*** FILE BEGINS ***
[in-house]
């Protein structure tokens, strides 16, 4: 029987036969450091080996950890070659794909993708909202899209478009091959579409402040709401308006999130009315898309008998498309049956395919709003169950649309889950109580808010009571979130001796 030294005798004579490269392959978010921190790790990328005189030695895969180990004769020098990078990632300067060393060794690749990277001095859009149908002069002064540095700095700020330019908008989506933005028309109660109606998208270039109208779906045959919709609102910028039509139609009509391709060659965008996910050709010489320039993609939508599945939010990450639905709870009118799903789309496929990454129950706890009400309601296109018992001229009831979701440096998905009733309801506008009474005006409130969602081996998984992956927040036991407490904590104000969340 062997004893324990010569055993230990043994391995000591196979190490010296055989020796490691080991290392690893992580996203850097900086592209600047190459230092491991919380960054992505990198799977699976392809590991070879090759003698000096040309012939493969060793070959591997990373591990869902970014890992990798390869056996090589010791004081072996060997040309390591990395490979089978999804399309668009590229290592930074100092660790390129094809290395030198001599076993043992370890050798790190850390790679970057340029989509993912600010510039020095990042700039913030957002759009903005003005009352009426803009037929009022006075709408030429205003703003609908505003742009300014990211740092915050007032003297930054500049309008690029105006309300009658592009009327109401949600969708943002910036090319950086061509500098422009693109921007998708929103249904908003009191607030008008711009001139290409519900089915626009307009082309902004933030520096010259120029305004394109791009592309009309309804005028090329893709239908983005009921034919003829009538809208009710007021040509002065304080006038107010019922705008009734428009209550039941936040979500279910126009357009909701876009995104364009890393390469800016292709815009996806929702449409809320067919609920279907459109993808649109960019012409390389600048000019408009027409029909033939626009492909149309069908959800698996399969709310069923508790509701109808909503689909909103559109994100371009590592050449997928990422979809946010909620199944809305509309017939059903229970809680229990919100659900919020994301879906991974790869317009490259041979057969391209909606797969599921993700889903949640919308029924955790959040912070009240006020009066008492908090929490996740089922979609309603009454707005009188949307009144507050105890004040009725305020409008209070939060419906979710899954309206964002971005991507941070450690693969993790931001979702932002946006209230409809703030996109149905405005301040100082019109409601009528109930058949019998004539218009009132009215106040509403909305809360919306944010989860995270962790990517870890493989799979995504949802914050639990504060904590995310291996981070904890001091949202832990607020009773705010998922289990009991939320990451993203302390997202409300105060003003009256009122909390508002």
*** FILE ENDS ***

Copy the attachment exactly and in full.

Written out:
[in-house]
């Protein structure tokens, strides 16, 4: 029987036969450091080996950890070659794909993708909202899209478009091959579409402040709401308006999130009315898309008998498309049956395919709003169950649309889950109580808010009571979130001796 030294005798004579490269392959978010921190790790990328005189030695895969180990004769020098990078990632300067060393060794690749990277001095859009149908002069002064540095700095700020330019908008989506933005028309109660109606998208270039109208779906045959919709609102910028039509139609009509391709060659965008996910050709010489320039993609939508599945939010990450639905709870009118799903789309496929990454129950706890009400309601296109018992001229009831979701440096998905009733309801506008009474005006409130969602081996998984992956927040036991407490904590104000969340 062997004893324990010569055993230990043994391995000591196979190490010296055989020796490691080991290392690893992580996203850097900086592209600047190459230092491991919380960054992505990198799977699976392809590991070879090759003698000096040309012939493969060793070959591997990373591990869902970014890992990798390869056996090589010791004081072996060997040309390591990395490979089978999804399309668009590229290592930074100092660790390129094809290395030198001599076993043992370890050798790190850390790679970057340029989509993912600010510039020095990042700039913030957002759009903005003005009352009426803009037929009022006075709408030429205003703003609908505003742009300014990211740092915050007032003297930054500049309008690029105006309300009658592009009327109401949600969708943002910036090319950086061509500098422009693109921007998708929103249904908003009191607030008008711009001139290409519900089915626009307009082309902004933030520096010259120029305004394109791009592309009309309804005028090329893709239908983005009921034919003829009538809208009710007021040509002065304080006038107010019922705008009734428009209550039941936040979500279910126009357009909701876009995104364009890393390469800016292709815009996806929702449409809320067919609920279907459109993808649109960019012409390389600048000019408009027409029909033939626009492909149309069908959800698996399969709310069923508790509701109808909503689909909103559109994100371009590592050449997928990422979809946010909620199944809305509309017939059903229970809680229990919100659900919020994301879906991974790869317009490259041979057969391209909606797969599921993700889903949640919308029924955790959040912070009240006020009066008492908090929490996740089922979609309603009454707005009188949307009144507050105890004040009725305020409008209070939060419906979710899954309206964002971005991507941070450690693969993790931001979702932002946006209230409809703030996109149905405005301040100082019109409601009528109930058949019998004539218009009132009215106040509403909305809360919306944010989860995270962790990517870890493989799979995504949802914050639990504060904590995310291996981070904890001091949202832990607020009773705010998922289990009991939320990451993203302390997202409300105060003003009256009122909390508002």